But the real reason to have such a story, or perhaps many such stories with a similar theme, is to get us to ask what would things look like if they were fundamentally better than they are now.  If we could actually agree on that, couldn't we try to head in that direction without machines needing to run the show?  Then, wouldn't we have benefited from Welland's vision even if he was quite wrong in his prediction?  Sometimes, I think, it is better to have the intelligent mistake than the right answer.

Sunday, May 24, 2015

Fooling some of the people some of the time, No surprises, Krugman on the pending Trade Agreement

I have a fondness for old underwear.  The give and take between its shape and mine has reached a tacit understanding.  With something new you're never sure what you're getting.  I trust the tried and true.  It's not that I'm averse to taking risks of any sort.  I experiment - fairly often - with my teaching and sometimes with my writing too.  Some prior thinking, wishful though it may be, suggests a likelihood of success.  The thinking can be wrong and sometimes the thinking is okay but the execution is poor.  Either way, the experiment fails.  I can handle the failure, at least most of the time. I understand the principle, nothing ventured nothing gained.  And I believe that over the long haul an experimental approach produces much better results on average.

What I dislike, detest really is a better word to describe my feelings, is to be scammed.  I recall being scammed in the 1980s, when I was still single.  I was trying to buy a dining room table, custom made by the Amish with my own design on the top.  I went through the middle man in Champaign, which proved to be a big mistake.  I should have gone to Arthur and negotiated directly with the people who would build the table.  As it played out, the middle man took my money for a down-payment, then nothing.  Eventually I heard that the store went bankrupt.  It was probably already on the verge of that when I gave him my check.  My paying was throwing money down the drain.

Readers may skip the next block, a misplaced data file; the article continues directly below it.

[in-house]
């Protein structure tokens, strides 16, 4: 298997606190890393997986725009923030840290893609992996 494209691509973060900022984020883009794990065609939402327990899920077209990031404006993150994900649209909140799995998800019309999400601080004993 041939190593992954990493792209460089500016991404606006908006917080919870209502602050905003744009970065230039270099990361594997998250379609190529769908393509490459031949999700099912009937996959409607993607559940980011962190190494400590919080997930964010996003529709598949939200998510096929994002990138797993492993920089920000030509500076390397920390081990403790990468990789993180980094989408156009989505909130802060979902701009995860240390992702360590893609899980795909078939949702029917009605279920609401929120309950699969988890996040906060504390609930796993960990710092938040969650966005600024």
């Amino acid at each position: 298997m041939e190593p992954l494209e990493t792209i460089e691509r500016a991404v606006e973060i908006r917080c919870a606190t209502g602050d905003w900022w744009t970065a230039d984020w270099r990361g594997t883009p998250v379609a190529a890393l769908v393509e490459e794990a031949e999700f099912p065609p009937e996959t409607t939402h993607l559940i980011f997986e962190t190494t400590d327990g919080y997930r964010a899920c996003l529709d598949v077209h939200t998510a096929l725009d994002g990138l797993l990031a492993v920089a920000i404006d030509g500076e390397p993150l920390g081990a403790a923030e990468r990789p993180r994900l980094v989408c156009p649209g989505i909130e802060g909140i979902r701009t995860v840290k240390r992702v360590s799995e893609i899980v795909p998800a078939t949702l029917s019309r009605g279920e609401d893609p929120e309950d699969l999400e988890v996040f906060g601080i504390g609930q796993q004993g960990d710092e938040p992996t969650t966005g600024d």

Some years later my parents were scammed by their then financial adviser, who worked at Prudential-Bache.  It was part of a larger scam; it wasn't just this one guy who was the one rotten apple.  Nonetheless, this guy was really slimy.  He took language lessons from my mom at our house, which in retrospect amounted to a way to get my parents to drop their guard and take this guy at his word.  My parents were retired and this was their life savings we're talking about.  The whole thing was vile.

I tell these stories to note that in both cases the person being scammed was highly educated.  In my case, indeed, my degree is in economics, which at a minimum should make make me wary of the moral hazard that is present in any such transaction.  And nowadays I teach about this very thing in my economics of organizations course.  Market transactions come at a cost, as Coase noted.  Sometimes those costs manifest as scamming.  Even in my parents' case, while my mom was pretty clueless about financial transactions, which is why I paid her bills and managed her portfolio after my dad passed away, my dad was a lawyer and knew which way is up.  Yet it wasn't enough to get him to walk away from the con before it had a chance to play out.  There is a lot of talk about predatory behavior on the poor and uneducated.  I have no doubt that this happens, in great volume.  But I want to note that being upper middle class and well educated doesn't itself make you immune from these threats, even if it does lessen the risk.

I don't know how you'd measure this in a meaningful way, but I have a sense that the scamming is on the rise.  Consequently, I've begun to see it everywhere, including in quite ordinary settings.  Consider for example the checkout at the grocery store.  Did they always have tabloids and candy at the checkout or is that a comparatively recent phenomenon?  I don't know.  I can remember as a kid going shopping with my mom at Bohack's or Waldbaum's and that the store was so crowded, unlike the wide aisles there are now where I shop.  But I have no recollection of what the checkout was like then.  Since in some sense "the market works," the placement of those items in the store is a tribute to human weakness as a driver of some (much) of our behavior.  I don't know if the tabloids can be found elsewhere in the store as well.  I'm quite sure the candy has its own aisle.  One can walk right past that aisle, no problem.  One cannot avoid checkout.  The bible says, "lead us not into temptation."  The market says otherwise.